The graph below shows the proportion of the working age population who were either unemployed or economically inactive each year since 1971. Note that for unemployment, this is different from the unemployment rate which is often used when the figures are released. That rate is expressed as a proportion of those who are economically active. We want to look at unemployment and inactivity together, so we need to look at both of them as a proportion of the whole population.
By pressing the different buttons you can look at men or women separately. By hovering over the circles on the lines, you can see the relevant figure for each year.
Looking at the whole population, the unemployment line rises quite notably in the recessions of the early 1980s, 1990s and late 2000s. The third of these rises is much lower than the previous two. Moreover, while in previous recessions the level of economic inactivity rose, this time it did not. In fact, the line seems to dip in the most recent year.
This overall figure for inactivity is a combination of two very different trends. In 1972, 45% of women were economically inactive; that is, neither in nor seeking paid work. By the end of 2012, this level had fallen below 29%, the lowest in the series. (The most recent figures, which take us to February of this year, show a further fall to just under 28%). Unemployment among women now stands at 5%, lower than the level for men but the highest it has been for 20 years and still rising.
Looking at the figures for men, inactivity rates have been rising over the long term. In 1971, 5% of working age men were economically inactive compared to 17% in 2012. Until the recession of the early 1990s, unemployment and inactivity levels among men were quite similar, within a percentage point or two of each other. By 2012, the gap was 10 percentage points - 17% economically inactive compared to 7% unemployed.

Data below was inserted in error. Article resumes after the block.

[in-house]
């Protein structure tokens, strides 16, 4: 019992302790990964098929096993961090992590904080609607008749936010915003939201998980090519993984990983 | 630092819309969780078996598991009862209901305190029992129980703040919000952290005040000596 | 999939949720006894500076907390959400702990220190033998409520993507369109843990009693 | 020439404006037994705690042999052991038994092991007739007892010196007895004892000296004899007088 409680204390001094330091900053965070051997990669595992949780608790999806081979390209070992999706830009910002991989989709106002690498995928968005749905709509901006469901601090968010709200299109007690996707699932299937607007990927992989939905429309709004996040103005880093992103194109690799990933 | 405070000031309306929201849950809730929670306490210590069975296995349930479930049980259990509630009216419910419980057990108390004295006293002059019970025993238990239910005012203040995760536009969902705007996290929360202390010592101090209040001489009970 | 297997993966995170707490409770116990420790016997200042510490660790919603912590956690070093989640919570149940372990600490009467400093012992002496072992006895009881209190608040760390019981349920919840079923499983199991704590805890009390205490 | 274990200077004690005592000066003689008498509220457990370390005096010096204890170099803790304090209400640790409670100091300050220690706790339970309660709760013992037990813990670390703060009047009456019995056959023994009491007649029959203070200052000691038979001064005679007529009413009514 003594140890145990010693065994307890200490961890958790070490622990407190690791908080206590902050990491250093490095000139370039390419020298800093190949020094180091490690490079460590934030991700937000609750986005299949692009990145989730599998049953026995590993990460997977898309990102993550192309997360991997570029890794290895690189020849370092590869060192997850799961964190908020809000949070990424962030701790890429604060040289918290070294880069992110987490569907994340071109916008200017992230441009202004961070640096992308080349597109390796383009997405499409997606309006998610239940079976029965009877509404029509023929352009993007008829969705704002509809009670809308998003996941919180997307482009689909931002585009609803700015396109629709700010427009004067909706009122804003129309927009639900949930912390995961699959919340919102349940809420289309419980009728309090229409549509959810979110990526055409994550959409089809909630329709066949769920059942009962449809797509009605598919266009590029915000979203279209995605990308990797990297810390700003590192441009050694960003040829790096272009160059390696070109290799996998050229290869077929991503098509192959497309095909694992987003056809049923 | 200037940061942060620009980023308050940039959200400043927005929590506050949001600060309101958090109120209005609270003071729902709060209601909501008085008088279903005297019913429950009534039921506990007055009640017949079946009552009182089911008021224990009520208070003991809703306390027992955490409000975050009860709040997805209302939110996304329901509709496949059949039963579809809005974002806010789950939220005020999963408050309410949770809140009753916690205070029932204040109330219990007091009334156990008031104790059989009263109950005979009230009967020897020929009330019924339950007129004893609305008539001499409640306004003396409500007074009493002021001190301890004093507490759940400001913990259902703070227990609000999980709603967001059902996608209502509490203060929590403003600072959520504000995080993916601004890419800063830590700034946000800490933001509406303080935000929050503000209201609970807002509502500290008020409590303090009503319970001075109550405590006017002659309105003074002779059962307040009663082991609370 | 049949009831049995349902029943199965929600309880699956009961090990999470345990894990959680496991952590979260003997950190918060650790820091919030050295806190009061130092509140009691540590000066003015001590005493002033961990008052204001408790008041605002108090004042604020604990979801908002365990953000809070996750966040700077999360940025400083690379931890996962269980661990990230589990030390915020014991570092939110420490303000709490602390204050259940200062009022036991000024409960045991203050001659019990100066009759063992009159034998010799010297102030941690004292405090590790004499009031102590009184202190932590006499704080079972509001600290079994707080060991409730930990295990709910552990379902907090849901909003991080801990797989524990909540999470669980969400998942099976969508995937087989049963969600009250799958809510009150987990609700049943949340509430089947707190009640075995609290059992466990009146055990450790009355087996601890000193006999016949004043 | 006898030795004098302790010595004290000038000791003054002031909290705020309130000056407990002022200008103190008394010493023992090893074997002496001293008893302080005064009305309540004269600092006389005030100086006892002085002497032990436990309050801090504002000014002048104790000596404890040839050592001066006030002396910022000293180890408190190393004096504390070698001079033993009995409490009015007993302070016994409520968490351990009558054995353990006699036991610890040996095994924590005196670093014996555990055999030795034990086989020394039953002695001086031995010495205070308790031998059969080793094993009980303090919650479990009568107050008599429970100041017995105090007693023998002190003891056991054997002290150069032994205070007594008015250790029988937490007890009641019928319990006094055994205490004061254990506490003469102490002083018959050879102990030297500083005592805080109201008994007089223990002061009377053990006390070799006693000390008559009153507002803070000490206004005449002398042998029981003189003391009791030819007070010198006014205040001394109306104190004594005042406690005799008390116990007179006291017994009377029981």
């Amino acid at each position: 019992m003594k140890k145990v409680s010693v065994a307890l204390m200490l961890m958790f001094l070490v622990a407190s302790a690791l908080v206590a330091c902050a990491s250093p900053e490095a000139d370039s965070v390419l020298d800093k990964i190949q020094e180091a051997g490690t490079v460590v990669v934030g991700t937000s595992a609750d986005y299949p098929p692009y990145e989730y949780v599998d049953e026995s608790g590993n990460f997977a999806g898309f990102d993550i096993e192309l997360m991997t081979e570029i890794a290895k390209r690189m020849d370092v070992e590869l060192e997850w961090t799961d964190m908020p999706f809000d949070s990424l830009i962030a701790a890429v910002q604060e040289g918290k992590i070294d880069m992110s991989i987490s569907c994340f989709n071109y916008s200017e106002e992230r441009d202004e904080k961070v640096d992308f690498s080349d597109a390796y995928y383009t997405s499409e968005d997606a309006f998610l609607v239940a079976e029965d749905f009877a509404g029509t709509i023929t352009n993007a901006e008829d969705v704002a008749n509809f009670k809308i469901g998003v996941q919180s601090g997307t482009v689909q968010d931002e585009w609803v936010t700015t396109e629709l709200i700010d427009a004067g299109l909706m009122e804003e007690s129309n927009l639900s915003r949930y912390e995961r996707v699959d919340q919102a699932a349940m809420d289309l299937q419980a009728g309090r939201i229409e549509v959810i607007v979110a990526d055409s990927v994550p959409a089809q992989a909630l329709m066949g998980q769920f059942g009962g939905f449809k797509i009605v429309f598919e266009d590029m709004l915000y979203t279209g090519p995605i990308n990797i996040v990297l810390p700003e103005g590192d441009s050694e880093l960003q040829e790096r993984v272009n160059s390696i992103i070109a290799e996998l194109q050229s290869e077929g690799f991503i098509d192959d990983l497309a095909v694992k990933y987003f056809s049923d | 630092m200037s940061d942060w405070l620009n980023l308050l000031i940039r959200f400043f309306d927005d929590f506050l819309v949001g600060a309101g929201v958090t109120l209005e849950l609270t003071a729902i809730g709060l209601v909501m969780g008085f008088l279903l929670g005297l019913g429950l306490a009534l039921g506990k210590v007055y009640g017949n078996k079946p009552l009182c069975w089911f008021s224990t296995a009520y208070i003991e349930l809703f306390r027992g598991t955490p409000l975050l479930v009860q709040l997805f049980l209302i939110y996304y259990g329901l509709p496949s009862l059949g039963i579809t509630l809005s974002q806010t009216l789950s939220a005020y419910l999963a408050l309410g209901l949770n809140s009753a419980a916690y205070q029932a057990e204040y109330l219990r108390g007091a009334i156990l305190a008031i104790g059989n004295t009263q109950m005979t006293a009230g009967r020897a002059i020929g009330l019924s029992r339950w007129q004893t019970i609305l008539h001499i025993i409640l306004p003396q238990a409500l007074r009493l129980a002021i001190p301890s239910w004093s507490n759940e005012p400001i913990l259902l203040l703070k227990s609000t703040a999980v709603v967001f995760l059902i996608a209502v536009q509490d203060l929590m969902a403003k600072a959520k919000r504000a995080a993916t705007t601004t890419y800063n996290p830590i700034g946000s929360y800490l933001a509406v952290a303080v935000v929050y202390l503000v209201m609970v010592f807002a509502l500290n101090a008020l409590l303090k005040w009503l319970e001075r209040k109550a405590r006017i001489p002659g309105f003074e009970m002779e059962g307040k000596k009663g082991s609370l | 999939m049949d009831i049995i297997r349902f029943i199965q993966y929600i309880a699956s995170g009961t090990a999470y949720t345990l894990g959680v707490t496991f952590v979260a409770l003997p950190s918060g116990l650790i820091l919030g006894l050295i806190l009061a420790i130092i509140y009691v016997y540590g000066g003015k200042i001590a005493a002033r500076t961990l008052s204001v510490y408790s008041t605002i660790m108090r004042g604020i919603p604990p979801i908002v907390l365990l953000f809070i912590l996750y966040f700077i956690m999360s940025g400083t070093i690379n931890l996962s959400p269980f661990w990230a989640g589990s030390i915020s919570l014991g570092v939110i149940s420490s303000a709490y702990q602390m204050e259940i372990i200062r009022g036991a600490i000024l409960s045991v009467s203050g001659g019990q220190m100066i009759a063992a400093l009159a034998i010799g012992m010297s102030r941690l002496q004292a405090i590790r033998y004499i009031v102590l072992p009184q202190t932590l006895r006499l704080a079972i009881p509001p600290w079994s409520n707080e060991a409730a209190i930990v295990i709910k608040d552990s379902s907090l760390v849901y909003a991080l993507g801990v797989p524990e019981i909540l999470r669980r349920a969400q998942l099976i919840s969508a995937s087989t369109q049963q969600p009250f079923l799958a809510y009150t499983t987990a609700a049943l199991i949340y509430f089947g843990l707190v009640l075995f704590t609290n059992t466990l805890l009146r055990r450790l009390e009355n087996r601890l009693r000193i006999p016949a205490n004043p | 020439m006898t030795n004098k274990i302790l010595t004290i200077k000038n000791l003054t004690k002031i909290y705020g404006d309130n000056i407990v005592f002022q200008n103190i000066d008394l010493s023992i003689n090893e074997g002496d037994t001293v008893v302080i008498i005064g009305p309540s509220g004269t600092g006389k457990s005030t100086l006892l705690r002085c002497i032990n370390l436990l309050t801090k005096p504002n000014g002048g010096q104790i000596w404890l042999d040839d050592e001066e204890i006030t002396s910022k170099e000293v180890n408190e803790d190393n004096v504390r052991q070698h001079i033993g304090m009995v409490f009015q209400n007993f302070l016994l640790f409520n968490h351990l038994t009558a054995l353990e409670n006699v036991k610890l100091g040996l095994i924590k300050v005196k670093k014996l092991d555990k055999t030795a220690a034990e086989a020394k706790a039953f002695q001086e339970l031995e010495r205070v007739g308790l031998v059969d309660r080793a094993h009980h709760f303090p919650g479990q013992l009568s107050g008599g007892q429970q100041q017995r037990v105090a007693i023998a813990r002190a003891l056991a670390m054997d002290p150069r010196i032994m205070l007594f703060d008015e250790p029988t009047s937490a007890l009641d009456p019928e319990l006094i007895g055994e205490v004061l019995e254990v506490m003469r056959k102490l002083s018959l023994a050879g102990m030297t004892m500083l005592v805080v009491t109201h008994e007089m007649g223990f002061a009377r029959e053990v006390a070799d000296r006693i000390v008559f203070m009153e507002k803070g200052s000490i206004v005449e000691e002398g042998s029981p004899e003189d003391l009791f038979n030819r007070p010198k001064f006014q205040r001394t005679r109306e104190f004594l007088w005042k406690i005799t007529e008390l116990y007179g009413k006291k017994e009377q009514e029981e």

The long term rise in male inactivity has been huge, but between 2011 and 2012 men’s inactivity rates fell. This year on year fall, while only half a percentage point, is the largest such fall in the 40 years of data. Moreover, the rise in the last decade, of around one percentage point, was much smaller than the rise in previous decades.
This interactive graph derives from an earlier blog on the topic. Read the full blog here. Unfortunately, this visualisation cannot be viewed in older versions of Internet Explorer (IE 8 and earlier). You can download a newer version here .